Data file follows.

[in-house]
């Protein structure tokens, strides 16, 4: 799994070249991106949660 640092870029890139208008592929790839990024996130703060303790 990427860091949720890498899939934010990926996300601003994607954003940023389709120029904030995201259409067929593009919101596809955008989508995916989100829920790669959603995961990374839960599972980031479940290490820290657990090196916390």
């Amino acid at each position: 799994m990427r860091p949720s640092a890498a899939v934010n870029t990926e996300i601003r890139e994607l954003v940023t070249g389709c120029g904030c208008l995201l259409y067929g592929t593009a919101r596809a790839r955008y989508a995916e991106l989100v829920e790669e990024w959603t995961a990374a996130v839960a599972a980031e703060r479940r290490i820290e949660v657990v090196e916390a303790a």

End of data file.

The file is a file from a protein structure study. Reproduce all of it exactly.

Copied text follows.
[in-house]
């Protein structure tokens, strides 16, 4: 799994070249991106949660 640092870029890139208008592929790839990024996130703060303790 990427860091949720890498899939934010990926996300601003994607954003940023389709120029904030995201259409067929593009919101596809955008989508995916989100829920790669959603995961990374839960599972980031479940290490820290657990090196916390």
């Amino acid at each position: 799994m990427r860091p949720s640092a890498a899939v934010n870029t990926e996300i601003r890139e994607l954003v940023t070249g389709c120029g904030c208008l995201l259409y067929g592929t593009a919101r596809a790839r955008y989508a995916e991106l989100v829920e790669e990024w959603t995961a990374a996130v839960a599972a980031e703060r479940r290490i820290e949660v657990v090196e916390a303790a």